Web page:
Qualitative Comparison for IDN: The right panel in Figure 8 shows how IDN helps to maintain a better color palette and generally reduce the artifacts. In row (a) and (b), there are visible artifacts in the generated images without IDN, while IDN greatly reduces such effects. In row (b) and (c), the images without IDN shows undesired green and red-brown colors that are not in the given style images, and IDN successfully removes those colors. In row (c) and (d), there are clear color-shifts in the generated images, which then been corrected in the model with IDN. More comparisons are available in the Appendix.

Figure 9: Qualitative results from our model trained on still-life genre
Figure 10: Effect of reference image vs. corpus

Qualitative Results on Other Image Domains: Even though focused on art, our model is generic and can be applied to other sketch-to-image tasks. Below we show the results of our model trained on apparel and human face data333the apparel dataset is from kaggle:, and the human face dataset is FFHQ: Figure 11 shows results on photo-realistic portraits, while Figure 12 shows results on apparels. Note that since these datasets do not have the artistic style variances that we are interested in, we do not think the power of the proposed modules, especially FMT, can be adequately reflected. However, it does show the state-of-the-art performance in general sketch-to-image tasks. Moreover, it shows the evidence that the model learns semantics from the training corpus.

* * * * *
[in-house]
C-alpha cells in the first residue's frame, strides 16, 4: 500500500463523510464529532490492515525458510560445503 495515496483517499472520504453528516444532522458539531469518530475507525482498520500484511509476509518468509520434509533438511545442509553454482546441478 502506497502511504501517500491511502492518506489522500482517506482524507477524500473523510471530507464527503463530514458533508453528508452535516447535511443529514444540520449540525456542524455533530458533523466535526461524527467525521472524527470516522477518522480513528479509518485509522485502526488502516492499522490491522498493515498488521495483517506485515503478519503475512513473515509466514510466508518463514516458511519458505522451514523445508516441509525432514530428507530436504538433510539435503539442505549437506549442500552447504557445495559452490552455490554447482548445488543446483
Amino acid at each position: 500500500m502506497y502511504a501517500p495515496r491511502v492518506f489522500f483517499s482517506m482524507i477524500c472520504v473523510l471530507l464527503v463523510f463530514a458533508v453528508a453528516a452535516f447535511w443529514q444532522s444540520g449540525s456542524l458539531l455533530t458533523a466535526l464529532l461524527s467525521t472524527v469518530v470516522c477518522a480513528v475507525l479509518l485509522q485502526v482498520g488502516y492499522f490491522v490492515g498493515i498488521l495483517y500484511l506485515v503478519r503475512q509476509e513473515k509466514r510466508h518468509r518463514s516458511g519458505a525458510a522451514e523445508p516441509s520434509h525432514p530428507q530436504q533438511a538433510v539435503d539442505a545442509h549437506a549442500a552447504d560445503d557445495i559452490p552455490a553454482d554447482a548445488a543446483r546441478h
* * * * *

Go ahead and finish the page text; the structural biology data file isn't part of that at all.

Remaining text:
Figure 11: Qualitative results from our model trained on human face photos. Note that how the glasses in the sketches are successfully rendered on the generated images even when there is no glasses in the style image; and how the moustache is correctly removed when there is moustache in the style images but is not indicated in the sketches.
Figure 12: Qualitative results from our model trained on apparel. For the three sets of images, the first column shows the style images, and the first row shows the sketches. Individually, for the right-most set, we input random art images as the style image, which the model never saw before. And the model is still able to get the correct shapes and colors.

4.1 Discussions and Future work

The model yields consistent performance when we try different input settings for the synthesis, including multiple reference style images either from the same style or the same artists. During the experiments, we also discovered some interesting behaviors and limitations that worth further research. During the training of the model, we assume that the model is able to learn some global knowledge from the whole corpus in synthesizing the images. This may contain some semantic features and more style characteristics. For example, In Figure 10-top, there is a house in the sketch but the style image has grassland with no color cues for for the house. However, the model is still able to properly colorize the house with black roof and window. Similarly in the bottom row, despite that there is no mountain in the style image, the model correctly generates the mountain with a red color tone, which is not apparent in the reference style image. Learning from the corpus can be a good thing for providing extra style cues apart from the style image, however, it may also cause conflicts against it, such as inaccurate coloring and excess shapes. It is worth study on how to balance the representation the model learns from the whole corpus and from the referential style image, and how to take advantage of the knowledge from the corpus for better generation. We direct the readers to the Appendix for more information.